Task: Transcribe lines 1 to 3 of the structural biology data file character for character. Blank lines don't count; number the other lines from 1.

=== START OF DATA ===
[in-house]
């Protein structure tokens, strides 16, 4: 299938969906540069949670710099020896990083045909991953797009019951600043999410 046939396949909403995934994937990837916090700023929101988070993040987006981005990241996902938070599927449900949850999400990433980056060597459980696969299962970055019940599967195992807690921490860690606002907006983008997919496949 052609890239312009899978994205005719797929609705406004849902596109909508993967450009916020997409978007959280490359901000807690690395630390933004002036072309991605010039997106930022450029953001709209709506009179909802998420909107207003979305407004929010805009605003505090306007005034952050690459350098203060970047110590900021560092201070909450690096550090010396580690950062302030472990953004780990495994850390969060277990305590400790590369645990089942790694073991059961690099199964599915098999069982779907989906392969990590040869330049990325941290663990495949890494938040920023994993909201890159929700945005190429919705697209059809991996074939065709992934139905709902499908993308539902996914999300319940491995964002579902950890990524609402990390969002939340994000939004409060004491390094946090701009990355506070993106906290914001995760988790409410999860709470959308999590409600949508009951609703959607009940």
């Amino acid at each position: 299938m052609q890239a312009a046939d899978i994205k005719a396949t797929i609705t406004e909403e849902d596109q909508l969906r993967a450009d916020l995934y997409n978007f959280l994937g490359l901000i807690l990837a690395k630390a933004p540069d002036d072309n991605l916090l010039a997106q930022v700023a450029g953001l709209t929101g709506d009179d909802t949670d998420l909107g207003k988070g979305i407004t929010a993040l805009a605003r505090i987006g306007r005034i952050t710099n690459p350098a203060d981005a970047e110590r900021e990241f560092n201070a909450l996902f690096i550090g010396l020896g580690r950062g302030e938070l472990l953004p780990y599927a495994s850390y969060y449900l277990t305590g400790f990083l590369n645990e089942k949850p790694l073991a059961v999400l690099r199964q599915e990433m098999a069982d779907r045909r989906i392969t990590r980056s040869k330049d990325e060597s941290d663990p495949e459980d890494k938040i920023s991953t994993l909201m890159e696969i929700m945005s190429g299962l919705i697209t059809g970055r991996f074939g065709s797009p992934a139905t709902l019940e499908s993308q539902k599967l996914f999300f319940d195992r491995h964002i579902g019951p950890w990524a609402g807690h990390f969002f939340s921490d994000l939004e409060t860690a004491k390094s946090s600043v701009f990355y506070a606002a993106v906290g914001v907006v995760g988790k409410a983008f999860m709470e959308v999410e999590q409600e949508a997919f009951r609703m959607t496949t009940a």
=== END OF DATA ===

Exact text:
[in-house]
């Protein structure tokens, strides 16, 4: 299938969906540069949670710099020896990083045909991953797009019951600043999410 046939396949909403995934994937990837916090700023929101988070993040987006981005990241996902938070599927449900949850999400990433980056060597459980696969299962970055019940599967195992807690921490860690606002907006983008997919496949 052609890239312009899978994205005719797929609705406004849902596109909508993967450009916020997409978007959280490359901000807690690395630390933004002036072309991605010039997106930022450029953001709209709506009179909802998420909107207003979305407004929010805009605003505090306007005034952050690459350098203060970047110590900021560092201070909450690096550090010396580690950062302030472990953004780990495994850390969060277990305590400790590369645990089942790694073991059961690099199964599915098999069982779907989906392969990590040869330049990325941290663990495949890494938040920023994993909201890159929700945005190429919705697209059809991996074939065709992934139905709902499908993308539902996914999300319940491995964002579902950890990524609402990390969002939340994000939004409060004491390094946090701009990355506070993106906290914001995760988790409410999860709470959308999590409600949508009951609703959607009940």
């Amino acid at each position: 299938m052609q890239a312009a046939d899978i994205k005719a396949t797929i609705t406004e909403e849902d596109q909508l969906r993967a450009d916020l995934y997409n978007f959280l994937g490359l901000i807690l990837a690395k630390a933004p540069d002036d072309n991605l916090l010039a997106q930022v700023a450029g953001l709209t929101g709506d009179d909802t949670d998420l909107g207003k988070g979305i407004t929010a993040l805009a605003r505090i987006g306007r005034i952050t710099n690459p350098a203060d981005a970047e110590r900021e990241f560092n201070a909450l996902f690096i550090g010396l020896g580690r950062g302030e938070l472990l953004p780990y599927a495994s850390y969060y449900l277990t305590g400790f990083l590369n645990e089942k949850p790694l073991a059961v999400l690099r199964q599915e990433m098999a069982d779907r045909r989906i392969t990590r980056s040869k330049d990325e060597s941290d663990p495949e459980d890494k938040i920023s991953t994993l909201m890159e696969i929700m945005s190429g299962l919705i697209t059809g970055r991996f074939g065709s797009p992934a139905t709902l019940e499908s993308q539902k599967l996914f999300f319940d195992r491995h964002i579902g019951p950890w990524a609402g807690h990390f969002f939340s921490d994000l939004e409060t860690a004491k390094s946090s600043v701009f990355y506070a606002a993106v906290g914001v907006v995760g988790k409410a983008f999860m709470e959308v999410e999590q409600e949508a997919f009951r609703m959607t496949t009940a």